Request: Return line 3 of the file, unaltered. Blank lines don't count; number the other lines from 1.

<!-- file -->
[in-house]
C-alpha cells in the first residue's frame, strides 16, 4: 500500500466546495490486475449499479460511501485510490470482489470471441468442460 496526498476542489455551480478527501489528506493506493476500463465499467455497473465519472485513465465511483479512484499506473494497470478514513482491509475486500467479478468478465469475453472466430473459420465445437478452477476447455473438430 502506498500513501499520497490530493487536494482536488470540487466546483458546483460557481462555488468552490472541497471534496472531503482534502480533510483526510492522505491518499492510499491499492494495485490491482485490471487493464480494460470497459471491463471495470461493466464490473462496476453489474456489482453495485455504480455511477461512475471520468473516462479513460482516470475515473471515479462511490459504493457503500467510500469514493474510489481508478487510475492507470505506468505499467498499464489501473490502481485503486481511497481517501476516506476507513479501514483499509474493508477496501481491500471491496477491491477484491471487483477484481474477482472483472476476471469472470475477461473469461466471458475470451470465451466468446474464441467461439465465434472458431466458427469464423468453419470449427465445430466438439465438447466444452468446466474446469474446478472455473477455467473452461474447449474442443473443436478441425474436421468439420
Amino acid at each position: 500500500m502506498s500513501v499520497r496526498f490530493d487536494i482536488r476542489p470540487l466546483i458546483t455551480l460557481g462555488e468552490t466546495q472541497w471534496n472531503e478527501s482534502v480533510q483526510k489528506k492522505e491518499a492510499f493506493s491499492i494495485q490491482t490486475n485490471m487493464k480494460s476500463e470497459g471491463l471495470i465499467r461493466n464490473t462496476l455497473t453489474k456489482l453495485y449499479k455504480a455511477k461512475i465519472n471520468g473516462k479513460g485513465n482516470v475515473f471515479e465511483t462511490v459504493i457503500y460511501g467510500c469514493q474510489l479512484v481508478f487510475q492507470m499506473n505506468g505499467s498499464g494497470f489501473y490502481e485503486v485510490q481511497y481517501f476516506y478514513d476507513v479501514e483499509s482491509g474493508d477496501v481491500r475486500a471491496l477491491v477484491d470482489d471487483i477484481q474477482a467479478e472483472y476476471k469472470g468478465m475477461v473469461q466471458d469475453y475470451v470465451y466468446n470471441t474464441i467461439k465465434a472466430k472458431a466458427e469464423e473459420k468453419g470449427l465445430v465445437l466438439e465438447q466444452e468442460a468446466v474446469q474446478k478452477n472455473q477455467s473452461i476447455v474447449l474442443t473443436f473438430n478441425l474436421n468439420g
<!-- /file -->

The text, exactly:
Amino acid at each position: 500500500m502506498s500513501v499520497r496526498f490530493d487536494i482536488r476542489p470540487l466546483i458546483t455551480l460557481g462555488e468552490t466546495q472541497w471534496n472531503e478527501s482534502v480533510q483526510k489528506k492522505e491518499a492510499f493506493s491499492i494495485q490491482t490486475n485490471m487493464k480494460s476500463e470497459g471491463l471495470i465499467r461493466n464490473t462496476l455497473t453489474k456489482l453495485y449499479k455504480a455511477k461512475i465519472n471520468g473516462k479513460g485513465n482516470v475515473f471515479e465511483t462511490v459504493i457503500y460511501g467510500c469514493q474510489l479512484v481508478f487510475q492507470m499506473n505506468g505499467s498499464g494497470f489501473y490502481e485503486v485510490q481511497y481517501f476516506y478514513d476507513v479501514e483499509s482491509g474493508d477496501v481491500r475486500a471491496l477491491v477484491d470482489d471487483i477484481q474477482a467479478e472483472y476476471k469472470g468478465m475477461v473469461q466471458d469475453y475470451v470465451y466468446n470471441t474464441i467461439k465465434a472466430k472458431a466458427e469464423e473459420k468453419g470449427l465445430v465445437l466438439e465438447q466444452e468442460a468446466v474446469q474446478k478452477n472455473q477455467s473452461i476447455v474447449l474442443t473443436f473438430n478441425l474436421n468439420g